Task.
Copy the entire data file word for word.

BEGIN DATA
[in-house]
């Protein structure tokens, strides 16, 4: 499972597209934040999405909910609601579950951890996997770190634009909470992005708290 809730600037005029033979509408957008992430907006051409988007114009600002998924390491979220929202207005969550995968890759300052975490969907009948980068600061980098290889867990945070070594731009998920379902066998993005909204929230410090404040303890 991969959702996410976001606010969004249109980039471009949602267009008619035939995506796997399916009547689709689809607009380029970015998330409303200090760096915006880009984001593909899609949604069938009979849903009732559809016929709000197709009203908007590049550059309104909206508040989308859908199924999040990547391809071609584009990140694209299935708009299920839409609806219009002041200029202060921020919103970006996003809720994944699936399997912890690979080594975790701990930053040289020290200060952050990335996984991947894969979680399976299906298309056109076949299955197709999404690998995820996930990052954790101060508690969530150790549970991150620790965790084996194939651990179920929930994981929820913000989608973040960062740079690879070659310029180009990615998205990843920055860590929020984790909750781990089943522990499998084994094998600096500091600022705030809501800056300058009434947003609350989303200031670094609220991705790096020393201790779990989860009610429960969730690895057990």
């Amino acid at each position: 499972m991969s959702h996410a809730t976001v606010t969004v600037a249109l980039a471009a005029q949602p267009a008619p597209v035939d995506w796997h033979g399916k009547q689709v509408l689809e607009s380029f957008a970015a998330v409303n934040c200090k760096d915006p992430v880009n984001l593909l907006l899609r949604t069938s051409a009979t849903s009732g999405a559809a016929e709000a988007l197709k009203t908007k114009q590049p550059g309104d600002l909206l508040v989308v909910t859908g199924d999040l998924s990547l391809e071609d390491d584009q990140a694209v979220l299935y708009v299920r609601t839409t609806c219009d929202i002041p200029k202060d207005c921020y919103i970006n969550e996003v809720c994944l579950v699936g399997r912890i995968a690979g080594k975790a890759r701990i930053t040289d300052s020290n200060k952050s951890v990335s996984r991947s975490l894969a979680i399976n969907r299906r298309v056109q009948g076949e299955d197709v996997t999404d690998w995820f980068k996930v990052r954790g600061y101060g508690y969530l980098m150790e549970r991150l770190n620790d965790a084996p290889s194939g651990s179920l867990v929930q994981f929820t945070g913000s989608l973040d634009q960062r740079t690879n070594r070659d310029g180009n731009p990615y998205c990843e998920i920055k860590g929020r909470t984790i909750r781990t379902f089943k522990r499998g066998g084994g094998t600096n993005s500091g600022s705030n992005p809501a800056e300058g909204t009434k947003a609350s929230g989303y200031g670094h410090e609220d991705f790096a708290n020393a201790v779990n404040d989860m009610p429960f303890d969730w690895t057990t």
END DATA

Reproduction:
[in-house]
């Protein structure tokens, strides 16, 4: 499972597209934040999405909910609601579950951890996997770190634009909470992005708290 809730600037005029033979509408957008992430907006051409988007114009600002998924390491979220929202207005969550995968890759300052975490969907009948980068600061980098290889867990945070070594731009998920379902066998993005909204929230410090404040303890 991969959702996410976001606010969004249109980039471009949602267009008619035939995506796997399916009547689709689809607009380029970015998330409303200090760096915006880009984001593909899609949604069938009979849903009732559809016929709000197709009203908007590049550059309104909206508040989308859908199924999040990547391809071609584009990140694209299935708009299920839409609806219009002041200029202060921020919103970006996003809720994944699936399997912890690979080594975790701990930053040289020290200060952050990335996984991947894969979680399976299906298309056109076949299955197709999404690998995820996930990052954790101060508690969530150790549970991150620790965790084996194939651990179920929930994981929820913000989608973040960062740079690879070659310029180009990615998205990843920055860590929020984790909750781990089943522990499998084994094998600096500091600022705030809501800056300058009434947003609350989303200031670094609220991705790096020393201790779990989860009610429960969730690895057990």
């Amino acid at each position: 499972m991969s959702h996410a809730t976001v606010t969004v600037a249109l980039a471009a005029q949602p267009a008619p597209v035939d995506w796997h033979g399916k009547q689709v509408l689809e607009s380029f957008a970015a998330v409303n934040c200090k760096d915006p992430v880009n984001l593909l907006l899609r949604t069938s051409a009979t849903s009732g999405a559809a016929e709000a988007l197709k009203t908007k114009q590049p550059g309104d600002l909206l508040v989308v909910t859908g199924d999040l998924s990547l391809e071609d390491d584009q990140a694209v979220l299935y708009v299920r609601t839409t609806c219009d929202i002041p200029k202060d207005c921020y919103i970006n969550e996003v809720c994944l579950v699936g399997r912890i995968a690979g080594k975790a890759r701990i930053t040289d300052s020290n200060k952050s951890v990335s996984r991947s975490l894969a979680i399976n969907r299906r298309v056109q009948g076949e299955d197709v996997t999404d690998w995820f980068k996930v990052r954790g600061y101060g508690y969530l980098m150790e549970r991150l770190n620790d965790a084996p290889s194939g651990s179920l867990v929930q994981f929820t945070g913000s989608l973040d634009q960062r740079t690879n070594r070659d310029g180009n731009p990615y998205c990843e998920i920055k860590g929020r909470t984790i909750r781990t379902f089943k522990r499998g066998g084994g094998t600096n993005s500091g600022s705030n992005p809501a800056e300058g909204t009434k947003a609350s929230g989303y200031g670094h410090e609220d991705f790096a708290n020393a201790v779990n404040d989860m009610p429960f303890d969730w690895t057990t």